Market Perspective for August 18, 2017

Equities slipped this week on weakness in consumer discretionary shares and global geopolitical concerns. The Nasdaq slipped 0.64 percent, though technology hit a new all-time high on Wednesday and SPDR Technology (XLK) gained 0.05 percent for the week. Utilities led S&P 500 sector performance following a small decline in interest rates. SPDR Utilities (XLU) gained 1.41 percent on the week.

Retail sales rose 0.6 percent in July, sales ex-autos climbed 0.5 percent. Economists had forecast 0.4 percent growth for both. Amazon’s (AMZN) Prime Day sales lifted online retail to the fastest monthly growth since the holiday season. Retail sales are up 4.2 percent from July 2016.

Homebuilder and consumer confidence data were also strong. The homebuilder index hit 68, one of the highest readings over the past decade. The University of Michigan consumer sentiment survey jumped to 97.6 in August, up from 93.4 in June and above estimates of 94.8. The Empire state index of manufacturing activity hit 25.2 in August, well above July’s reading of 9.8. Weekly unemployment claims fell to 232,000, the lowest number since February.

GDP forecasts for the current quarter rose this week. The blue-chip economist consensus calls for 2.7 percent growth. The Atlanta Federal Reserve’s GDP Now model raised its estimate to 3.8 percent.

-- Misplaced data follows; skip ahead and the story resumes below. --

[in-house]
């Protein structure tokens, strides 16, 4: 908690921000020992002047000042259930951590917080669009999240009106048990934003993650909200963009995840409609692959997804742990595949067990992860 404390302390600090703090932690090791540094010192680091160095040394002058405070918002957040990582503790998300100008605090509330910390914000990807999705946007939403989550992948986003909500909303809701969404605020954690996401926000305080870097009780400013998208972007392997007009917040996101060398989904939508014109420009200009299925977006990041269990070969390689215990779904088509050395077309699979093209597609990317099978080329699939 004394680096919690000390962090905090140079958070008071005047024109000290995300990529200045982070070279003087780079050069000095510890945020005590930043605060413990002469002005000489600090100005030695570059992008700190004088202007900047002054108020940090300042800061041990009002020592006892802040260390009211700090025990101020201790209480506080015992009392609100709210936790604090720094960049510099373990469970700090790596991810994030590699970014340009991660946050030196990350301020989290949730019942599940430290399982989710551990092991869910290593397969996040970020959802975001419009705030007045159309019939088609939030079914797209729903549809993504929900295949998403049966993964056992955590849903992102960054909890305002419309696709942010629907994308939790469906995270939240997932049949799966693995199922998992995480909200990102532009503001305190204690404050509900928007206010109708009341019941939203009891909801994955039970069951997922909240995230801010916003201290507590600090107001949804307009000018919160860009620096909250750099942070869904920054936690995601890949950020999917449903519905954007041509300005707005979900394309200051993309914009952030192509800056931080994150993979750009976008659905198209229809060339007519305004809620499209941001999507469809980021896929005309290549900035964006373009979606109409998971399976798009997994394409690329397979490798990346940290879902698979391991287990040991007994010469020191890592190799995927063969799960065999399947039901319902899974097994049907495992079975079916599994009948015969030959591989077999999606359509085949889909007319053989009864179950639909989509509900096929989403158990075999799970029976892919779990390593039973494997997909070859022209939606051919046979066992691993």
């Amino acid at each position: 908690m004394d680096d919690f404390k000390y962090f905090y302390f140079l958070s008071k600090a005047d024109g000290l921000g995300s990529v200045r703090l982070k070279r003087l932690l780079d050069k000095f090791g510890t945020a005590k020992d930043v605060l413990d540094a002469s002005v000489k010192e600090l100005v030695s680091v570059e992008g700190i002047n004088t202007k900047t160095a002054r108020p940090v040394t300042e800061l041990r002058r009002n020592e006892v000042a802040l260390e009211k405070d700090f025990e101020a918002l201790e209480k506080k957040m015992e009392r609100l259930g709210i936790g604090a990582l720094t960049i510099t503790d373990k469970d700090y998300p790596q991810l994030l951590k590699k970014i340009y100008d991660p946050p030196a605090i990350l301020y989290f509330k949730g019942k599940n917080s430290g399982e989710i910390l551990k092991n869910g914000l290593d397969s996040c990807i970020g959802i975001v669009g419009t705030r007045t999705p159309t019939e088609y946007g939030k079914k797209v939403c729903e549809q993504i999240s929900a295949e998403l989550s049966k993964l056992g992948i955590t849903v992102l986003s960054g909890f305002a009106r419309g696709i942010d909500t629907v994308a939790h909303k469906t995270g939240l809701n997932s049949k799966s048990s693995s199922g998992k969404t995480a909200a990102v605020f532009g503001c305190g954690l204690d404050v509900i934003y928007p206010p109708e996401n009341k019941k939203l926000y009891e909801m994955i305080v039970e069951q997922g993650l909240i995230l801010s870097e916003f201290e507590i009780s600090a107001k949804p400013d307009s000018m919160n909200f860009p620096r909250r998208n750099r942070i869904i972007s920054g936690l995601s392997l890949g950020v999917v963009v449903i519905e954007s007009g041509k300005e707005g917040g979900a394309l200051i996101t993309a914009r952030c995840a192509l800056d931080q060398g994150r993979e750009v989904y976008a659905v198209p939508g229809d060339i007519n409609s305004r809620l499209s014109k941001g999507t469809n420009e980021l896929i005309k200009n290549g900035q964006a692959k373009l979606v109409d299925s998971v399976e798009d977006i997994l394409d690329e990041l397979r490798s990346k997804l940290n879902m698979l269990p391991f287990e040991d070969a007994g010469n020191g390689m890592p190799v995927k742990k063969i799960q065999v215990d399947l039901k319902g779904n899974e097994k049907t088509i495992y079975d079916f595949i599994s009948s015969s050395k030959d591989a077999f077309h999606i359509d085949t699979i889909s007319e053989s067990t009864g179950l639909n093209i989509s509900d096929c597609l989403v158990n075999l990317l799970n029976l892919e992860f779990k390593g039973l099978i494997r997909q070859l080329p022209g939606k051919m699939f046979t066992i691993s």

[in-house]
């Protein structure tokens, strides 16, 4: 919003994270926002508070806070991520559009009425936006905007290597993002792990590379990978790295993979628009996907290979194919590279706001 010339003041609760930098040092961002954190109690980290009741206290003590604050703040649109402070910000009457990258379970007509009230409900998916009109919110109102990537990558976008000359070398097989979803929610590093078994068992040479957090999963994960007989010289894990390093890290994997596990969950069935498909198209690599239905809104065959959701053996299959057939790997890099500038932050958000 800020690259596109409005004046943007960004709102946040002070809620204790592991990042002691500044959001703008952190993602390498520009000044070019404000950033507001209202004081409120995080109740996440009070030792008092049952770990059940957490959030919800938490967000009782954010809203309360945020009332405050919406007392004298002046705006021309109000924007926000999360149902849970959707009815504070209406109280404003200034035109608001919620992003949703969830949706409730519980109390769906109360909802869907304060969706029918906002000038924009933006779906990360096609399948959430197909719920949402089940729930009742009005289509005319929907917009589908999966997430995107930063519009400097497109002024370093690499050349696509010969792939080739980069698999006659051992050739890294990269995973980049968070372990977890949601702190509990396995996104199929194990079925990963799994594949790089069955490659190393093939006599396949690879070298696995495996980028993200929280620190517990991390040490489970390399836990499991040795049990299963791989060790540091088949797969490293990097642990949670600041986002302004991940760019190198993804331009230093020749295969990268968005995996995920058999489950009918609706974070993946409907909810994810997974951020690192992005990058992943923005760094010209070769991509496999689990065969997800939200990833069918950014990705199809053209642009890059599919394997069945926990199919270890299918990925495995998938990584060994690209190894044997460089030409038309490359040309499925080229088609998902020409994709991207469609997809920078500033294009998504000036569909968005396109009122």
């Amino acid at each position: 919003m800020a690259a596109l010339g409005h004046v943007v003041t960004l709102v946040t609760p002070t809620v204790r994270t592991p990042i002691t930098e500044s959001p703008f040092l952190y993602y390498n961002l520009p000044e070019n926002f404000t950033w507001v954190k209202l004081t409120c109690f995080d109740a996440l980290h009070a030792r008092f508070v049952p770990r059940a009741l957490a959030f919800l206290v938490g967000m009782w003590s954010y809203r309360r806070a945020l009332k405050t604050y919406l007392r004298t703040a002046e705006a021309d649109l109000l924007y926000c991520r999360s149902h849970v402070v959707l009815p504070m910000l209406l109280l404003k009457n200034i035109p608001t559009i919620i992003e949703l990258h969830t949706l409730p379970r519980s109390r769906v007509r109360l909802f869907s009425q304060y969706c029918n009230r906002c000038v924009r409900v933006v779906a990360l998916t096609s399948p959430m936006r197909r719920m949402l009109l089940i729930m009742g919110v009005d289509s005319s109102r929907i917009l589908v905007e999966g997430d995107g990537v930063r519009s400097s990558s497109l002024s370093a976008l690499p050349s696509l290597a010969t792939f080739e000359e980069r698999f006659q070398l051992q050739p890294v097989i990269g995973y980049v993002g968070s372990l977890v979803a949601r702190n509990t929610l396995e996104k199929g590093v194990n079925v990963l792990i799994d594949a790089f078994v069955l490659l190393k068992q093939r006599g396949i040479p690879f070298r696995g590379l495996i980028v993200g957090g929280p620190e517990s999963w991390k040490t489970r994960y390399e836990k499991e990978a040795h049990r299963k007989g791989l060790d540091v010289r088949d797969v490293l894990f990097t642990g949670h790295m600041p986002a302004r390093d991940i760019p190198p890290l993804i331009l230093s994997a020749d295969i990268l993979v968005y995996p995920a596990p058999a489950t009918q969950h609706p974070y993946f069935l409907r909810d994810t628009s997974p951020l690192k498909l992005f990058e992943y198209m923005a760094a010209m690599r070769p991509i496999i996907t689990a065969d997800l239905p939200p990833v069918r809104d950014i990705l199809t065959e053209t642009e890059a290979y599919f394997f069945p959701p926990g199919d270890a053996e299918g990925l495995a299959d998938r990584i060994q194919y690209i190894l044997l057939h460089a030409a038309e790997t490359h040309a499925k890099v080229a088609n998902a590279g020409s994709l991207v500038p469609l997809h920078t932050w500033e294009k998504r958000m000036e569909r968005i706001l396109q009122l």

Major retailers Target (TGT), Home Depot (HD) and Wal-Mart (WMT) all reported strong earnings this week, though the threat of Amazon’s ever-increasing market share and declining brick-and-mortar sales subdued the sector. SPDR Consumer Discretionary (XLY) fell 1.79 percent on the week, while SPDR S&P Retail (XRT) declined 3.68 percent.

Energy funds fell to fresh 52-week lows this week. SPDR Energy (XLE) fell 2.53 percent, down 6.44 percent in August. SPDR Oil & Gas Equipment & Services (XES) declined to a new 18-month low. XLE and SPDR S&P Oil & Gas Exploration & Production (XOP), however, are still well above 2016 lows.

The U.S. Dollar Index advanced this week. The 10-year Treasury yield rose slightly and spent most of the week at 2.2 percent. Shorter maturities, such as at the 2-year Treasury yield, also rose. The odds of a December rate hike rose to 41 percent this week, up from 37 percent at the end of last week. Strong economic data lifted expectations.

Chinese economic data was weaker than expected last month. Credit growth and fixed-asset investment remains enviably high compared to developed markets, but growth slowed more than expected.

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